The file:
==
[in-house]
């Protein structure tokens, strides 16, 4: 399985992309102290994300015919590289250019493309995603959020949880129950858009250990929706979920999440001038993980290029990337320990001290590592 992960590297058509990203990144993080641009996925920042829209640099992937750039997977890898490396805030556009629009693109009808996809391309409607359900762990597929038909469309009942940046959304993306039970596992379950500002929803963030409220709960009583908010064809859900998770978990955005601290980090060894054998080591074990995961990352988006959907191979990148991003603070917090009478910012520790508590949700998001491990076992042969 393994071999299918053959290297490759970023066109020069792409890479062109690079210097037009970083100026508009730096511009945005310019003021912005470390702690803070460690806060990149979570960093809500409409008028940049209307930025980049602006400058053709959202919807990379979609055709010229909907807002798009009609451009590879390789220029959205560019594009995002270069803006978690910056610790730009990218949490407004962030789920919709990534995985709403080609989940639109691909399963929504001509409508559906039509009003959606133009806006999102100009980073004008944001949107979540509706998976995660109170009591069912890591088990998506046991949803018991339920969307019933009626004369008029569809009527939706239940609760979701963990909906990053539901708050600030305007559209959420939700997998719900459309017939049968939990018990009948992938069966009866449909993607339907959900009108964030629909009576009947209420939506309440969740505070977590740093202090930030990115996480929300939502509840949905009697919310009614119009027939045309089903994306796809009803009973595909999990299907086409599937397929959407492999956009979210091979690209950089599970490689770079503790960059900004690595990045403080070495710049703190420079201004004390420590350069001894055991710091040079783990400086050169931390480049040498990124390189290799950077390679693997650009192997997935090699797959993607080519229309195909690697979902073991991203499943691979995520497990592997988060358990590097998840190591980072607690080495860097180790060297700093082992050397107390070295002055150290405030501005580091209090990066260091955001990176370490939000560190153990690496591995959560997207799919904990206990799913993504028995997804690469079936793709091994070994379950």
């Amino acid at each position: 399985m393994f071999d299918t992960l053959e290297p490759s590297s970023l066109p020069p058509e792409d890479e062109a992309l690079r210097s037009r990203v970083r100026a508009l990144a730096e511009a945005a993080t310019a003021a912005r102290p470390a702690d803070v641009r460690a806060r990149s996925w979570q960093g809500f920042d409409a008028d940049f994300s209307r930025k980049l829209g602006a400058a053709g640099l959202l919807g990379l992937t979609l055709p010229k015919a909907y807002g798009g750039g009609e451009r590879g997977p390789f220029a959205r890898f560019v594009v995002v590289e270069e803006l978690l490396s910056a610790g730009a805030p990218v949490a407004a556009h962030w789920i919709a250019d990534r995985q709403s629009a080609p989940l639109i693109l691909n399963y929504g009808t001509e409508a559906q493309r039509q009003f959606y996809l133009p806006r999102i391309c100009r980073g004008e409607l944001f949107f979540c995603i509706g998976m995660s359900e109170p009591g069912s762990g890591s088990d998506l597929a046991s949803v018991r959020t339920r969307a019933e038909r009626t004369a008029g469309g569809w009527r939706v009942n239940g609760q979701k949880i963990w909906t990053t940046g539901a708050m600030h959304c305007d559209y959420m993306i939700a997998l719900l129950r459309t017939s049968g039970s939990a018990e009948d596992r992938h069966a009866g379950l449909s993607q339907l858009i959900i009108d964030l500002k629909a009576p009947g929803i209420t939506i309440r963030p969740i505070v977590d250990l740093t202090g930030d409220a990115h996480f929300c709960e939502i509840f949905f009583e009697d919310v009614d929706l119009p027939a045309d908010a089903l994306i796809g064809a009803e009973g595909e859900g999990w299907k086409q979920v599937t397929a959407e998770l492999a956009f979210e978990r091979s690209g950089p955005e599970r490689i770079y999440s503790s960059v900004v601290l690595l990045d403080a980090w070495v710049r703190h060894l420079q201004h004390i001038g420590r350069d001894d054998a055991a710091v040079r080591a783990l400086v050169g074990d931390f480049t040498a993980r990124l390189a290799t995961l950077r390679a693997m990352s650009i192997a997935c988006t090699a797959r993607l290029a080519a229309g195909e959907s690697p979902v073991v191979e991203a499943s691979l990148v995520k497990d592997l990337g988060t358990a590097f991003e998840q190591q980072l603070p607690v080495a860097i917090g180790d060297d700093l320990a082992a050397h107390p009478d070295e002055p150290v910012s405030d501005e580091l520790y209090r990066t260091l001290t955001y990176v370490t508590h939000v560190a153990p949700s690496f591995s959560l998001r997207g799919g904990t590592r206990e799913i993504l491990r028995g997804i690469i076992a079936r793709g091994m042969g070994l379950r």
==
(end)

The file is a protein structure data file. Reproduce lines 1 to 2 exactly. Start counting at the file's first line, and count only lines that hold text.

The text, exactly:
[in-house]
């Protein structure tokens, strides 16, 4: 399985992309102290994300015919590289250019493309995603959020949880129950858009250990929706979920999440001038993980290029990337320990001290590592 992960590297058509990203990144993080641009996925920042829209640099992937750039997977890898490396805030556009629009693109009808996809391309409607359900762990597929038909469309009942940046959304993306039970596992379950500002929803963030409220709960009583908010064809859900998770978990955005601290980090060894054998080591074990995961990352988006959907191979990148991003603070917090009478910012520790508590949700998001491990076992042969 393994071999299918053959290297490759970023066109020069792409890479062109690079210097037009970083100026508009730096511009945005310019003021912005470390702690803070460690806060990149979570960093809500409409008028940049209307930025980049602006400058053709959202919807990379979609055709010229909907807002798009009609451009590879390789220029959205560019594009995002270069803006978690910056610790730009990218949490407004962030789920919709990534995985709403080609989940639109691909399963929504001509409508559906039509009003959606133009806006999102100009980073004008944001949107979540509706998976995660109170009591069912890591088990998506046991949803018991339920969307019933009626004369008029569809009527939706239940609760979701963990909906990053539901708050600030305007559209959420939700997998719900459309017939049968939990018990009948992938069966009866449909993607339907959900009108964030629909009576009947209420939506309440969740505070977590740093202090930030990115996480929300939502509840949905009697919310009614119009027939045309089903994306796809009803009973595909999990299907086409599937397929959407492999956009979210091979690209950089599970490689770079503790960059900004690595990045403080070495710049703190420079201004004390420590350069001894055991710091040079783990400086050169931390480049040498990124390189290799950077390679693997650009192997997935090699797959993607080519229309195909690697979902073991991203499943691979995520497990592997988060358990590097998840190591980072607690080495860097180790060297700093082992050397107390070295002055150290405030501005580091209090990066260091955001990176370490939000560190153990690496591995959560997207799919904990206990799913993504028995997804690469079936793709091994070994379950």